Thus we see how two opposite colors may be balanced by employing only equal Chroma steps of each on the same level of Value, that R 5/5 will balance B-G 5/5 or G 5/3 will balance R-P 5/3 and so on throughout all of the Hues.* But in practice we may wish to employ a weak Chroma of one Hue with a strong Chroma of its opposite. In this case we cannot resort to the simple expedient of chopping off the excess strength of color on one end of the line, but must attain the desired Balance by another means. If our purpose is merely to make a perfect gray, we would use a greater amount of the weaker color; but if, as in general practice, we wish to produce a balanced or harmonious color design, we would employ a larger area of the weaker color than of the stronger. If we do this in correct proportions, relative to the strength of Chroma in each of the colors, we will attain Balance. We may prove that we have attained Balance by the fact that everything in our design, thus apportioned as to area and strength of Chroma, if mixed together, would produce a perfect gray. Let us suppose, for example, that we wish to employ in our design the maximum of Red and Blue-Green at Middle Value.
*Examples of this will be found on the first three color sheets, where all of the Hues are shown thus simply balanced with their opposites, each sheet showing them at a different step of Value.
Since we are speaking of Balance a pair of scales is an apt figure with which to illustrate the point. Into the pan on one side we will put Jive blocks of Red 5/10, its maximum Chroma. In order to balance this we must put into the other pan ten blocks of the strongest Blue-Green, which is only 5/5.
So we find that in order to balance two colors of unequal Chroma, but of the same Value, we use a larger area of the weaker Chroma with a lesser area of the stronger, and that the proportions are simply in inverse ratio to the strength of Chroma of each. That is, we use ten parts of Blue-Green at /5 Chroma with five parts of Red at /10 Chroma, or let us say six parts of Yellow-Red 3/4 with four parts of Blue 3/6, etc.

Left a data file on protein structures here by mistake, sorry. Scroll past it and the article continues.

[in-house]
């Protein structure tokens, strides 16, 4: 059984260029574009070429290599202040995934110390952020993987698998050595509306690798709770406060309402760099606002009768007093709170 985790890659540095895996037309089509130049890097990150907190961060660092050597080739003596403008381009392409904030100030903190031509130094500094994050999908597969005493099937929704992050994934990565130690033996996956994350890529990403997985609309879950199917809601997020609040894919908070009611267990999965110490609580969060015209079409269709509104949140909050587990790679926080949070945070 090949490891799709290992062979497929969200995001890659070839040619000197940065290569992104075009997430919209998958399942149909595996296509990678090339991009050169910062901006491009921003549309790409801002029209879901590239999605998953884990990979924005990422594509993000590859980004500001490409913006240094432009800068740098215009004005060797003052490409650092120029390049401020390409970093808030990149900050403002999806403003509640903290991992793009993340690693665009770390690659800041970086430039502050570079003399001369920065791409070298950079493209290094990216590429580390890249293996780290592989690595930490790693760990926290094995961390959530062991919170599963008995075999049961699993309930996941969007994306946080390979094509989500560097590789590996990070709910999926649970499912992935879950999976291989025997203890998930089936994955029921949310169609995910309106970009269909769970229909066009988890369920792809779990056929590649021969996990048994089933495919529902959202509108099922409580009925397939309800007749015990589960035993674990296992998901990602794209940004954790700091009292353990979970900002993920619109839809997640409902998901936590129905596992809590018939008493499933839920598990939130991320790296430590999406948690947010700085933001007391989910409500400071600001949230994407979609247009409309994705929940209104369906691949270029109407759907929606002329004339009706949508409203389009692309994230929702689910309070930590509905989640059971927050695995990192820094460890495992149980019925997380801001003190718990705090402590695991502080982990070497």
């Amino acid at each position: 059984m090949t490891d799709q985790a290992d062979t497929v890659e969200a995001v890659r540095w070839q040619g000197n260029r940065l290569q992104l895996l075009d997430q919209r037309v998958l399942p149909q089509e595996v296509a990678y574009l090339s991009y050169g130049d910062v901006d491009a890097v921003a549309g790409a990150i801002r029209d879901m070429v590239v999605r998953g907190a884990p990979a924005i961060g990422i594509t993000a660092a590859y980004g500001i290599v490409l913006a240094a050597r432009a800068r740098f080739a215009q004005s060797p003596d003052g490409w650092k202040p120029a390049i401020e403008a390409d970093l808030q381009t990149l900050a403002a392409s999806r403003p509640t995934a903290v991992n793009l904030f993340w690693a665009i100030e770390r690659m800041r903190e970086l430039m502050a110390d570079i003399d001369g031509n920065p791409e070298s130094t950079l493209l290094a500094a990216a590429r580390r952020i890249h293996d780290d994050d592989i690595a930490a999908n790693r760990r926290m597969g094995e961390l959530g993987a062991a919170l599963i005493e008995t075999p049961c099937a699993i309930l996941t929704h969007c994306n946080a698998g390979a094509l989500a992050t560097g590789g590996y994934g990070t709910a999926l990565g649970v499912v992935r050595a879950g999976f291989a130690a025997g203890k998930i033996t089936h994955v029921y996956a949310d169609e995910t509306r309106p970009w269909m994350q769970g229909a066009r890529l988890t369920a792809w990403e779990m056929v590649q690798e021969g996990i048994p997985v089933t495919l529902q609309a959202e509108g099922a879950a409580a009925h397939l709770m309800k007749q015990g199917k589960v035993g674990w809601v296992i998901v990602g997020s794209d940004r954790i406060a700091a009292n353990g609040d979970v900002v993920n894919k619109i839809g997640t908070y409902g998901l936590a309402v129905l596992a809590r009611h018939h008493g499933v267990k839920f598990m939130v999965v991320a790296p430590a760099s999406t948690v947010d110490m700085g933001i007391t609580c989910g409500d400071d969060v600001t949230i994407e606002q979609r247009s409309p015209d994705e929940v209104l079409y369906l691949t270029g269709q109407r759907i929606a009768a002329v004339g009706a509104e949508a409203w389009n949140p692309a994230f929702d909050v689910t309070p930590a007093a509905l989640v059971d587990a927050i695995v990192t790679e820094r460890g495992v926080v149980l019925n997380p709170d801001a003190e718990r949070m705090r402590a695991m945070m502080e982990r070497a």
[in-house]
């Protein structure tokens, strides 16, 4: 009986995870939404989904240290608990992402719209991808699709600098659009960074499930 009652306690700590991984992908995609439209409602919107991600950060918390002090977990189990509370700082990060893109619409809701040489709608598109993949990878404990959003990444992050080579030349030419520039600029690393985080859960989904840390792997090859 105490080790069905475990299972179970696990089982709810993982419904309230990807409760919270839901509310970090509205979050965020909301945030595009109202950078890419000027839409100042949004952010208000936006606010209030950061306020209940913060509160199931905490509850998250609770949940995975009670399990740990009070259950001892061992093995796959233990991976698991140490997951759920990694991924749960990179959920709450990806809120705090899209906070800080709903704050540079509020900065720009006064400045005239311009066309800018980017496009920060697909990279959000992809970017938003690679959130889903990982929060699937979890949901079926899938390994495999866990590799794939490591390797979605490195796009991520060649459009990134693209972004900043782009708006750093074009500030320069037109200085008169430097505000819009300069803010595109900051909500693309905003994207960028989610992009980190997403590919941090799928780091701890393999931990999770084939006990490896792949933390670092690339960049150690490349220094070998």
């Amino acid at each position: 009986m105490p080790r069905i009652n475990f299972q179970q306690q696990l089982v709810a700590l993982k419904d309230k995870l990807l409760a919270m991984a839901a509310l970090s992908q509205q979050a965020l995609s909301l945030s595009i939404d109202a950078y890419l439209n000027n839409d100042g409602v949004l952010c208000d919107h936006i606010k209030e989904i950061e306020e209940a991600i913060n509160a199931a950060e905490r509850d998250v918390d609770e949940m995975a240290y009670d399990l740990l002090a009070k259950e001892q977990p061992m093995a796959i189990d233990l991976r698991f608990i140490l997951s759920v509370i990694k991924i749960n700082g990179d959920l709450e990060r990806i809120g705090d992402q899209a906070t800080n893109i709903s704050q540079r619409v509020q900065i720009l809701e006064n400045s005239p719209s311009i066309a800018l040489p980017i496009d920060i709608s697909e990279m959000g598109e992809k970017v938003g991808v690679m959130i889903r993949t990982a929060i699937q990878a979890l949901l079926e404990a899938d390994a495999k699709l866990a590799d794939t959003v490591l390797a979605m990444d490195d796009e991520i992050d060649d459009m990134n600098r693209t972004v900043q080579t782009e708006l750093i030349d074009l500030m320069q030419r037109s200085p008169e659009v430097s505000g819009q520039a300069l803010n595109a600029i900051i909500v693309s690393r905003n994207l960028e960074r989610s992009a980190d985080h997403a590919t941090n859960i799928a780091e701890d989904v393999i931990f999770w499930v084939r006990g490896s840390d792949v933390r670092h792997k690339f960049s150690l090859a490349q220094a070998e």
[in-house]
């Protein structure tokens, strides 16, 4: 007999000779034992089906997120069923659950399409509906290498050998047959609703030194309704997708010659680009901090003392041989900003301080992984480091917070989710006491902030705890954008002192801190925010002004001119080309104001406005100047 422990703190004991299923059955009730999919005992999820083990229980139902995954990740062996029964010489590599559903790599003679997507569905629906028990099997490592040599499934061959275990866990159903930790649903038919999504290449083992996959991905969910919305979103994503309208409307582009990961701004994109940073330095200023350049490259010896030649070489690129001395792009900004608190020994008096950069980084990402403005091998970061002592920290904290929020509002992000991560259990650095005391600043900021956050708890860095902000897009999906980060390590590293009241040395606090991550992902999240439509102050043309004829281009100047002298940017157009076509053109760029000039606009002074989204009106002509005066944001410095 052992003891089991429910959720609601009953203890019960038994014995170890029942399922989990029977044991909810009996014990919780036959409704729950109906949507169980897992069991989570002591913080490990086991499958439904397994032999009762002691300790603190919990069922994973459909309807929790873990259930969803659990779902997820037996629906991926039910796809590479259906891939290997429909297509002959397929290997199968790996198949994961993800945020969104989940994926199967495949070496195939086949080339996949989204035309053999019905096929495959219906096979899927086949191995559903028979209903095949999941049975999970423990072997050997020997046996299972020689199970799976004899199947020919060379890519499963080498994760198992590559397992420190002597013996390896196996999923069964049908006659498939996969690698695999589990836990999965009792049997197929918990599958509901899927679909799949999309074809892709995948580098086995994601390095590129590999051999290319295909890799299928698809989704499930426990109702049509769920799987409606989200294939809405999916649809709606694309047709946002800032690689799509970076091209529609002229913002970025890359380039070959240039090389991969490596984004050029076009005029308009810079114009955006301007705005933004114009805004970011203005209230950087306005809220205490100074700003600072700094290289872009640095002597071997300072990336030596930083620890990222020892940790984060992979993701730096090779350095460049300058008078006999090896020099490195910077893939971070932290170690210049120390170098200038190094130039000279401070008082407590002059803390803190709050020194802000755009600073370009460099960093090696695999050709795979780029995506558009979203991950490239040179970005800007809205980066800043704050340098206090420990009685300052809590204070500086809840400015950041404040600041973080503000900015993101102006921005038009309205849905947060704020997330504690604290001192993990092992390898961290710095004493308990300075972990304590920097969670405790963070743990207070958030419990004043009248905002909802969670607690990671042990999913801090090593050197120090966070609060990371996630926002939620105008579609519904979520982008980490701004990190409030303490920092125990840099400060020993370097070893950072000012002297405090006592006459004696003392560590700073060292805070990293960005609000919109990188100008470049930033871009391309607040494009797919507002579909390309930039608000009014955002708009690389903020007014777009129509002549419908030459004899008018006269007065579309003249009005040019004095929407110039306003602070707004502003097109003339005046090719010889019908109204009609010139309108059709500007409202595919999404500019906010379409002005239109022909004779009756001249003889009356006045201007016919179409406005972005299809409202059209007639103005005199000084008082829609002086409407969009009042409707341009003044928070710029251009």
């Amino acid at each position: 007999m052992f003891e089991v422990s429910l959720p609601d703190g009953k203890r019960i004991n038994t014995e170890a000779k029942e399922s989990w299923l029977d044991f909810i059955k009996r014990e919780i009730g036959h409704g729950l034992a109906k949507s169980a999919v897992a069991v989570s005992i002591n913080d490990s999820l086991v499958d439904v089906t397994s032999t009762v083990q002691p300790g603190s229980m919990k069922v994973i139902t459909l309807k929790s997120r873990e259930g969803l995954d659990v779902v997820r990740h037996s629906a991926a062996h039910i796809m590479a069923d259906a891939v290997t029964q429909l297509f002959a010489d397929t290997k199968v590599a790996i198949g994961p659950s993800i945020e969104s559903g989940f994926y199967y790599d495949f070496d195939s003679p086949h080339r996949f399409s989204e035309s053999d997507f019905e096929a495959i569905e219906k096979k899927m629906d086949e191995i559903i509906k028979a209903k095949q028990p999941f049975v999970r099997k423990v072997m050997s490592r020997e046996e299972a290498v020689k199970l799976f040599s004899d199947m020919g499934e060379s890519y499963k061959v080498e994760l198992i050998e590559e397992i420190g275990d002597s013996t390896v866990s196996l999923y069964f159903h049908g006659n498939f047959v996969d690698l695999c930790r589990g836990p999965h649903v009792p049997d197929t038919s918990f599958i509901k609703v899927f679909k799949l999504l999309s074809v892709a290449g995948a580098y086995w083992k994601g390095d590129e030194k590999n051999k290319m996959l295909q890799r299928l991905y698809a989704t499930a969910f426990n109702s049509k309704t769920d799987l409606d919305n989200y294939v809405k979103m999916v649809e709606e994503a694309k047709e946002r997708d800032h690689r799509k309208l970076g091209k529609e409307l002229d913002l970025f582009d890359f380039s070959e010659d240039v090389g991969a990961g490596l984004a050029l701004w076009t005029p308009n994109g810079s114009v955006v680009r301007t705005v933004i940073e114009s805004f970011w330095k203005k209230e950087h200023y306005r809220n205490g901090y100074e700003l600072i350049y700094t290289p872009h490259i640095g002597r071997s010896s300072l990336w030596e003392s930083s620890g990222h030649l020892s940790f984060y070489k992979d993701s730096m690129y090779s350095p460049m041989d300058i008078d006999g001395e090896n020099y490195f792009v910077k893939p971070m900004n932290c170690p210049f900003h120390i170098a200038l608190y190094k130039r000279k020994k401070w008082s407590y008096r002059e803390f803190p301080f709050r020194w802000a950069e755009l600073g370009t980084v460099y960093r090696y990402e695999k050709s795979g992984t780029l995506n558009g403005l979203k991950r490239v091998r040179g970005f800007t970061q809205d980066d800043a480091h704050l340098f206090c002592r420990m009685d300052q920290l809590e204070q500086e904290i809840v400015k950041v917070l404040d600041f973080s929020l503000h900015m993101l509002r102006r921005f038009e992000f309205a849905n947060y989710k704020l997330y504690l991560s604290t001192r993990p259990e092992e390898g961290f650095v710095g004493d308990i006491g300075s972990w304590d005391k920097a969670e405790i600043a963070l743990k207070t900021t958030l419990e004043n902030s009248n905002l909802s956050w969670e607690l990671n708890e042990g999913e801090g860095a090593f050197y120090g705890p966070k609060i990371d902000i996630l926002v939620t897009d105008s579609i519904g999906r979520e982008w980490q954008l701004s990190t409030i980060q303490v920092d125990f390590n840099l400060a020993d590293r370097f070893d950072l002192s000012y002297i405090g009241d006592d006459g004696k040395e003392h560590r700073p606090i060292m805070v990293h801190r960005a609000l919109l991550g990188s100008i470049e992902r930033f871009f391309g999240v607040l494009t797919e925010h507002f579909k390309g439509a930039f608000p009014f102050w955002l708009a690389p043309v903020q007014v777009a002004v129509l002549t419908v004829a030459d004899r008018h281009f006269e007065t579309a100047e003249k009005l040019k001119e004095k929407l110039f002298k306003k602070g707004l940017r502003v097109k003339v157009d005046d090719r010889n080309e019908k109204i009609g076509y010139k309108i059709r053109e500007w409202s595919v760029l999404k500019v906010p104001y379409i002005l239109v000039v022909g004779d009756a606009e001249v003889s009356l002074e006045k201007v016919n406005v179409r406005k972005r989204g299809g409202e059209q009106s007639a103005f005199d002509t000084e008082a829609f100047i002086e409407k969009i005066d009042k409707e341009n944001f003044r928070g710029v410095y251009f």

Thus far we have considered only Balance of opposite Hues on the same level of Value; but more often than not it will occur that we wish to print a design in colors which are not only different in Chroma strength but also on different levels of Value, and this difference of Value will also affect the question of Balance and of the amount of area which each color should occupy in order to attain it. Let us assume that we wish to print a design in Yellow of a high Value and strong Chroma, say Y 7/9, with its opposite, Purple-Blue, at low value and weak Chroma, say P-B 3/4. The path formed by a line drawn between these colors, passing through the neutral pole would not be horizontal in this case, since they are at different levels of Value, but would appear as in this diagram.
We now have to take the Value into account in determining the amount of area of each of these two colors to be used if we are to arrive at a perfectly balanced color design; and this is done by the simple process of multiplying the Chroma by the Value of each of the colors. Multiplying the Chroma by the Value of Yellow 7/9, 7×9 = 63, and doing the same with Purple-Blue 3/4, 3×4 = 12, we get these two products 63 and 12. These are applied inversely, as in the former case, and we use 63 parts of Purple-Blue 3/4 with 12 parts of Yellow 7/9. The conclusion is that the stronger Chroma and higher Value should occupy the lesser area and the weaker Chroma and lower Value should occupy the greater area.